How do you start off an interview with the lead singer of Okilly Dokilly -- the world’s first and only Ned Flanders-themed metal band? By talking about Adele, of course.
“Sometimes a voice transcends genres,” Head Ned (as he goes by) told me when we spoke via phone. We’re discussing powerful singers, and I couldn’t help but bring up Adele’s recent goosebumps-inducing performance on "Saturday Night Live."
“It’s crazy how a thousand singers can all hit the same note, but only a couple in the world can hit it with that extra something,” Head Ned continued. “My girlfriend and I went to a Florence and the Machine concert the other night in Phoenix, and watching her in concert and seeing how she pulls off her perfect vocals live was enough to win me over. She goes to place after place and just hits those notes every night.”
After hearing the band’s tunes (which, lyrically, are roughly 80 percent direct Ned Flanders’ quotes from “The Simpsons” episodes), one could argue that their frontman -- with his death metal, throat-shredding vocals -- might have a slightly tougher go of it than pop singers.
“Actually, most of the noise isn’t actually coming from your vocal cords,” Head Ned explained. “It’s coming from the inside of your throat. When you’re doing death growls, you’re doing more of a percussive thing, really. If you’re doing them correctly, you’re not really putting strain on your vocal cords; you’re pushing air out of your diaphragm, and it’s rattling the inside of your throat. I can do it night after night now and feel OK.”
Looks like he’ll have to do just that, sooner rather than later. The Phoenix, Arizona-based quintet that dresses in Flanders’ usual getup of a pink button-down shirt, green sweater, glasses and gray pants (and starts their emails with "Howdilly doodilly!") had more than 20,000 fans on Facebook prior to their first show (like, whoa). When their press photo hit the internet earlier this year, they went from dudes that’d normally play for a few folks on Wednesday nights at local clubs to legit viral sensations. The story of the world’s first “Nedal band” was picked up by every music blog this side of Springfield, and when they eventually did play their first show in August at Phoenix’s Trunk Space, they packed 180 rabid Okilly Dokilly fans into a 100-capacity club.
“It’s put us into kind of a weird place,” Head Ned said, “because it started as this goofy, crazy idea, and we thought it would be fun to show up at a couple shows and do a word-of-mouth kind of thing. I mean, it took us about a year to decide to really do this band, put our music online, do our press shots, make four demos in our house, and post 'em online. We were excited to not sound crazy when we told people about this project we were doing. We put it all online, and a couple people locally liked our page, and then it got shared -- and two days later, we had 20,000 likes and my email inbox had a hundred requests for interviews.”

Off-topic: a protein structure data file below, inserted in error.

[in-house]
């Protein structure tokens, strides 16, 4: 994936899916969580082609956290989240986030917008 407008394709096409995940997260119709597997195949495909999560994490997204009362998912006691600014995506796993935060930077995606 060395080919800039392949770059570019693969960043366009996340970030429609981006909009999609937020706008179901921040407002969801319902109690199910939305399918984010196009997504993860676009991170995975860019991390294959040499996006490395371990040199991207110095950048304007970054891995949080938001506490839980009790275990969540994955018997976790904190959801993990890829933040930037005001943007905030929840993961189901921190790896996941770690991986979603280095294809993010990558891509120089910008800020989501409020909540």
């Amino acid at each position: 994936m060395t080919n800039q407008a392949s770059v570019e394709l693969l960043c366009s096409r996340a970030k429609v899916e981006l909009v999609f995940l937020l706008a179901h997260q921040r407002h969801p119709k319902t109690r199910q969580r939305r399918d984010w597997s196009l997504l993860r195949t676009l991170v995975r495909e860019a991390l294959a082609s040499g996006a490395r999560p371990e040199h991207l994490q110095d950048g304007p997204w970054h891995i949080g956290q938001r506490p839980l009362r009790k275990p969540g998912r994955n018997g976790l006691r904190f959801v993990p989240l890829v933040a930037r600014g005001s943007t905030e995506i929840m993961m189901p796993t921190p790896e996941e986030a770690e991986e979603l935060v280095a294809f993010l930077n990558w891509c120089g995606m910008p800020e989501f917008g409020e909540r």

Even though the sharply dressed and mustachioed bunch (although not all left-handed, as you’d think a Ned Flanders tribute band would be) are an actual, real-life overnight success, they've still gotta start somewhere: They play their first out-of-state shows at the Observatory's Constellation Room up in Santa Ana on Nov. 28, and then make their way to Soda Bar on Saturday, Dec. 5. While it’s not quite global domination yet (they’ve still got day jobs after all), Head Ned & Co. are still surprised they’ve even come as far as they have.
“I pretty much ask myself how this happened, every day. We just thought it’d be funny and so ironic to take the friendliest fictional character out there and throw him into this music that is entirely brutal,” Head Ned said.
Aren’t they worried that the huge legal hammer of Fox Broadcasting Company is going to come thundering down on their “Simpsons”-referencing band?
“Honestly, I expected it to happen immediately,” Head Ned confessed. “But we’ve been somewhat careful about it. I mean, we’re not taking any directly copyrighted material and using it as our own. It’s all references. We’ve never said his full name, we just mention ‘Ned’ in interviews, and honestly, it wouldn’t be too beneficial to Fox, because a whole bunch of ‘Simpsons’ fans are fans of us now -- they'd be pissing off their own demographic, right? Who knows -- the letter could be in the mail,” Head Ned laughed.